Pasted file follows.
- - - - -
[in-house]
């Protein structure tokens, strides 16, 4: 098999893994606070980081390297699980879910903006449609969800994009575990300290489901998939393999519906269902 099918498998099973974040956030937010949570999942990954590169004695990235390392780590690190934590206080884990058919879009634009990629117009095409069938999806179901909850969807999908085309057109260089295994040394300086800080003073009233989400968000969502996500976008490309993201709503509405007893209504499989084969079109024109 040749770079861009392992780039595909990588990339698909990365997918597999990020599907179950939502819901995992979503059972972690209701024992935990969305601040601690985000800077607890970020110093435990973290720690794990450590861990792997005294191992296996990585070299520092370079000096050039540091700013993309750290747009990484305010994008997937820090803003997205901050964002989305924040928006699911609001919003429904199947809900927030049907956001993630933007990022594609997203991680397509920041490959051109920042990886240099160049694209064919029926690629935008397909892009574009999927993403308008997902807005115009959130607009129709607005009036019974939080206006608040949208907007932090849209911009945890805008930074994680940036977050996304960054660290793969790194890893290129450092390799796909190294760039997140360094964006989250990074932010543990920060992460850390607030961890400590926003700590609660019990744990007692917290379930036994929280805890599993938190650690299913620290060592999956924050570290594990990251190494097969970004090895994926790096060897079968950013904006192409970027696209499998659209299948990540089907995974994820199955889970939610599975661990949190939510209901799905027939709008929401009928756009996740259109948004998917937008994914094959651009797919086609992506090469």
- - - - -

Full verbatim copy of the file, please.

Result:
[in-house]
């Protein structure tokens, strides 16, 4: 098999893994606070980081390297699980879910903006449609969800994009575990300290489901998939393999519906269902 099918498998099973974040956030937010949570999942990954590169004695990235390392780590690190934590206080884990058919879009634009990629117009095409069938999806179901909850969807999908085309057109260089295994040394300086800080003073009233989400968000969502996500976008490309993201709503509405007893209504499989084969079109024109 040749770079861009392992780039595909990588990339698909990365997918597999990020599907179950939502819901995992979503059972972690209701024992935990969305601040601690985000800077607890970020110093435990973290720690794990450590861990792997005294191992296996990585070299520092370079000096050039540091700013993309750290747009990484305010994008997937820090803003997205901050964002989305924040928006699911609001919003429904199947809900927030049907956001993630933007990022594609997203991680397509920041490959051109920042990886240099160049694209064919029926690629935008397909892009574009999927993403308008997902807005115009959130607009129709607005009036019974939080206006608040949208907007932090849209911009945890805008930074994680940036977050996304960054660290793969790194890893290129450092390799796909190294760039997140360094964006989250990074932010543990920060992460850390607030961890400590926003700590609660019990744990007692917290379930036994929280805890599993938190650690299913620290060592999956924050570290594990990251190494097969970004090895994926790096060897079968950013904006192409970027696209499998659209299948990540089907995974994820199955889970939610599975661990949190939510209901799905027939709008929401009928756009996740259109948004998917937008994914094959651009797919086609992506090469």